Syria: UN suspends all aid deliveries after convoy hit by air-strike

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The UN has suspended all aid deliveries in Syria after a convoy of its lorries were hit by an air strike near Aleppo on Monday.

The convoy had received the proper permits from all warring parties in the conflict, and the US, Russia, and the Assad regime had all been notified of the route and timings.

The attack at Urum al-Kubra came just hours after the Syrian army declared a end to a fragile US-Russian truce and launched an intensive aerial bombardment of rebel-held areas in Aleppo, which left 34 people dead.

Out of a convoy of 31 lorries carrying wheat, clothes, and medical supplies, 18 were completely destroyed in the attack. The convoy was supposed to provide food to 78,000 people.

Early reports say a regime helicopter dropped four bombs on warehouses of the Syrian red Crescent just as the convoy arrived.

The Assad regime has not admitted responsibility for the attack.

The head of the Syrian Red Crescent aid agency in Aleppo, Omar Barakat, is reported to have died in the attack, alongside a eleven other civilians trying to deliver aid to the people still living in the besieged city.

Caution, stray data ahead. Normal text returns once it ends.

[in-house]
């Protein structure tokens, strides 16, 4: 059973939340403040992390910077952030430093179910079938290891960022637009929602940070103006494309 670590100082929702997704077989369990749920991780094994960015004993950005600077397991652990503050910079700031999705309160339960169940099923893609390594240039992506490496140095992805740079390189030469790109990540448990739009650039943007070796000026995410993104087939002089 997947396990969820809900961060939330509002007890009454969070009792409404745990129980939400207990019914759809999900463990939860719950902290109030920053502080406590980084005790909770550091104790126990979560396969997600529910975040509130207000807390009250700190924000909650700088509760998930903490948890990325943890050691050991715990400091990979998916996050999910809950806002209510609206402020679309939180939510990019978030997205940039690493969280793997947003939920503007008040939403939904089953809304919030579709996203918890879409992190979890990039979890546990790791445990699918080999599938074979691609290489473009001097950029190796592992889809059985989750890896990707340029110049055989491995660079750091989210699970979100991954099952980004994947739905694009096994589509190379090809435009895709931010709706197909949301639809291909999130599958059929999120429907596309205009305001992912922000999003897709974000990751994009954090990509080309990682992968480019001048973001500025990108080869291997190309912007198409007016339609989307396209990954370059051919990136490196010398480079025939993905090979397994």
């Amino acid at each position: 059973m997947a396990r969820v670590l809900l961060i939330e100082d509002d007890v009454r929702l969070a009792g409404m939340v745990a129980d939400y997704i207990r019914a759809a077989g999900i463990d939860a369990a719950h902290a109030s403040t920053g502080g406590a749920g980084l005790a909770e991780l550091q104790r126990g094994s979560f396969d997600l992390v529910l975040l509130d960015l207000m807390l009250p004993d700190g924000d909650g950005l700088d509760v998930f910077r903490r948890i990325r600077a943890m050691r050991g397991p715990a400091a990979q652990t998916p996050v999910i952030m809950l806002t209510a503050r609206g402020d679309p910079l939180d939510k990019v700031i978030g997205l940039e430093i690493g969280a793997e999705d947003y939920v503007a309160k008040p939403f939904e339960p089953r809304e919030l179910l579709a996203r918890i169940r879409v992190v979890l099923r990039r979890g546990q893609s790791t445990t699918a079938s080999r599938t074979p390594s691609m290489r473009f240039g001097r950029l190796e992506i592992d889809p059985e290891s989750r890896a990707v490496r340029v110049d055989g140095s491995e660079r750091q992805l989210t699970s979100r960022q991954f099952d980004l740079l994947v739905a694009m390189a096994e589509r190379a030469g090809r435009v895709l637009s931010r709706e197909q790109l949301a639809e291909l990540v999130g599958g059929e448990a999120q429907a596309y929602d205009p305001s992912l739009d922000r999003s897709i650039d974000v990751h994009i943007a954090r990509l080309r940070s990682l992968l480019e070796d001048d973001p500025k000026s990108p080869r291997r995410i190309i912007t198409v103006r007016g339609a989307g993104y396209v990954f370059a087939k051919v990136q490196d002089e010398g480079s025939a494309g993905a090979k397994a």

Staffan de Mistura, UN special representative on Syria, said the organisations “outrage at this attack is enormous” and reiterated that the convoy “was the outcome of a long process of permission and preparations to assist isolated civilians.”

UN Under-Secretary-General for Humanitarian Affairs and Emergency Relief Coordinator, Stephen O’Brien said he was “disgusted and horrified by the news” and called for an immediate investigation into the possible war crime.

He said:

“Let me be clear: If this callous attack is found to be a deliberate targeting of humanitarians, it would amount to a war crime. I call for an immediate, impartial and independent investigation into this deadly incident. The perpetrators should know that they will one day be held accountable for violations of international humanitarian and human rights law.”

The President of the International Committee of the Red Cross, Peter Maurer, described the attack as a “flagrant violation of international humanitarian law”.

The US expressed “outrage” at the attack and said it will “reassess the future prospects for co-operation” with Russia, an ally of Syria’s government, after the strikes.

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